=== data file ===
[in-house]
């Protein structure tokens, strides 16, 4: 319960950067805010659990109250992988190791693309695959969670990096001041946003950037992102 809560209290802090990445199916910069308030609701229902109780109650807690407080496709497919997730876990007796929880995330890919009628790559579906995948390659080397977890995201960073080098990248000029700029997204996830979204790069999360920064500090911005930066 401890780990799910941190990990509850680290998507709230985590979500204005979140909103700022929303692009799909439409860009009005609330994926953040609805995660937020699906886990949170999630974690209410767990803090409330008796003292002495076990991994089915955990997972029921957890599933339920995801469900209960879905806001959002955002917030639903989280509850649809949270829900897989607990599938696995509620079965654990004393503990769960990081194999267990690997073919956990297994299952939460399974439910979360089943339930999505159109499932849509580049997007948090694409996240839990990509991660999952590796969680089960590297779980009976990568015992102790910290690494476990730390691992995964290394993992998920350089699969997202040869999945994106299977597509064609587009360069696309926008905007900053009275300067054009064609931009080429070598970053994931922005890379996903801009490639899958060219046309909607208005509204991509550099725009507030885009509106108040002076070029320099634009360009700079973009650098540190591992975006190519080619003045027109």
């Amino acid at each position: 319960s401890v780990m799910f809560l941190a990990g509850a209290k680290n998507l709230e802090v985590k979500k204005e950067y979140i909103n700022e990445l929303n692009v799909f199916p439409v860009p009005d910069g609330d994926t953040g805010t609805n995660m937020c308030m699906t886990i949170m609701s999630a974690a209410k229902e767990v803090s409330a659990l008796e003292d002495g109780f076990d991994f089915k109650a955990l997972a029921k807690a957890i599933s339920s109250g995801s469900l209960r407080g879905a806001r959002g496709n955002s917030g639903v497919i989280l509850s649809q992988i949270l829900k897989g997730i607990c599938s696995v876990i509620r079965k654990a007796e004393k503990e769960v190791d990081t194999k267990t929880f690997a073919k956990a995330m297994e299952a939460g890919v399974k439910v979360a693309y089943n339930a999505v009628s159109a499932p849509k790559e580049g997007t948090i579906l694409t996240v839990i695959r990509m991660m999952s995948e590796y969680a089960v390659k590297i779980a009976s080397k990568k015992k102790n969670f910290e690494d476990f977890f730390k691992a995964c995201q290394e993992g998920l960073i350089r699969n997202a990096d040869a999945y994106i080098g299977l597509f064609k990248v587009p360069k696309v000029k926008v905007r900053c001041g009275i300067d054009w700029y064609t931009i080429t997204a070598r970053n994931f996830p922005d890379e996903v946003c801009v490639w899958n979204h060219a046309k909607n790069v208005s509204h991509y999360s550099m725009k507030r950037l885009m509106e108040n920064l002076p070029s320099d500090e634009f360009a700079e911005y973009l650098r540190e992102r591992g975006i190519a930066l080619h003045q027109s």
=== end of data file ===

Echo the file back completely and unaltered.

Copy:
[in-house]
């Protein structure tokens, strides 16, 4: 319960950067805010659990109250992988190791693309695959969670990096001041946003950037992102 809560209290802090990445199916910069308030609701229902109780109650807690407080496709497919997730876990007796929880995330890919009628790559579906995948390659080397977890995201960073080098990248000029700029997204996830979204790069999360920064500090911005930066 401890780990799910941190990990509850680290998507709230985590979500204005979140909103700022929303692009799909439409860009009005609330994926953040609805995660937020699906886990949170999630974690209410767990803090409330008796003292002495076990991994089915955990997972029921957890599933339920995801469900209960879905806001959002955002917030639903989280509850649809949270829900897989607990599938696995509620079965654990004393503990769960990081194999267990690997073919956990297994299952939460399974439910979360089943339930999505159109499932849509580049997007948090694409996240839990990509991660999952590796969680089960590297779980009976990568015992102790910290690494476990730390691992995964290394993992998920350089699969997202040869999945994106299977597509064609587009360069696309926008905007900053009275300067054009064609931009080429070598970053994931922005890379996903801009490639899958060219046309909607208005509204991509550099725009507030885009509106108040002076070029320099634009360009700079973009650098540190591992975006190519080619003045027109």
């Amino acid at each position: 319960s401890v780990m799910f809560l941190a990990g509850a209290k680290n998507l709230e802090v985590k979500k204005e950067y979140i909103n700022e990445l929303n692009v799909f199916p439409v860009p009005d910069g609330d994926t953040g805010t609805n995660m937020c308030m699906t886990i949170m609701s999630a974690a209410k229902e767990v803090s409330a659990l008796e003292d002495g109780f076990d991994f089915k109650a955990l997972a029921k807690a957890i599933s339920s109250g995801s469900l209960r407080g879905a806001r959002g496709n955002s917030g639903v497919i989280l509850s649809q992988i949270l829900k897989g997730i607990c599938s696995v876990i509620r079965k654990a007796e004393k503990e769960v190791d990081t194999k267990t929880f690997a073919k956990a995330m297994e299952a939460g890919v399974k439910v979360a693309y089943n339930a999505v009628s159109a499932p849509k790559e580049g997007t948090i579906l694409t996240v839990i695959r990509m991660m999952s995948e590796y969680a089960v390659k590297i779980a009976s080397k990568k015992k102790n969670f910290e690494d476990f977890f730390k691992a995964c995201q290394e993992g998920l960073i350089r699969n997202a990096d040869a999945y994106i080098g299977l597509f064609k990248v587009p360069k696309v000029k926008v905007r900053c001041g009275i300067d054009w700029y064609t931009i080429t997204a070598r970053n994931f996830p922005d890379e996903v946003c801009v490639w899958n979204h060219a046309k909607n790069v208005s509204h991509y999360s550099m725009k507030r950037l885009m509106e108040n920064l002076p070029s320099d500090e634009f360009a700079e911005y973009l650098r540190e992102r591992g975006i190519a930066l080619h003045q027109s």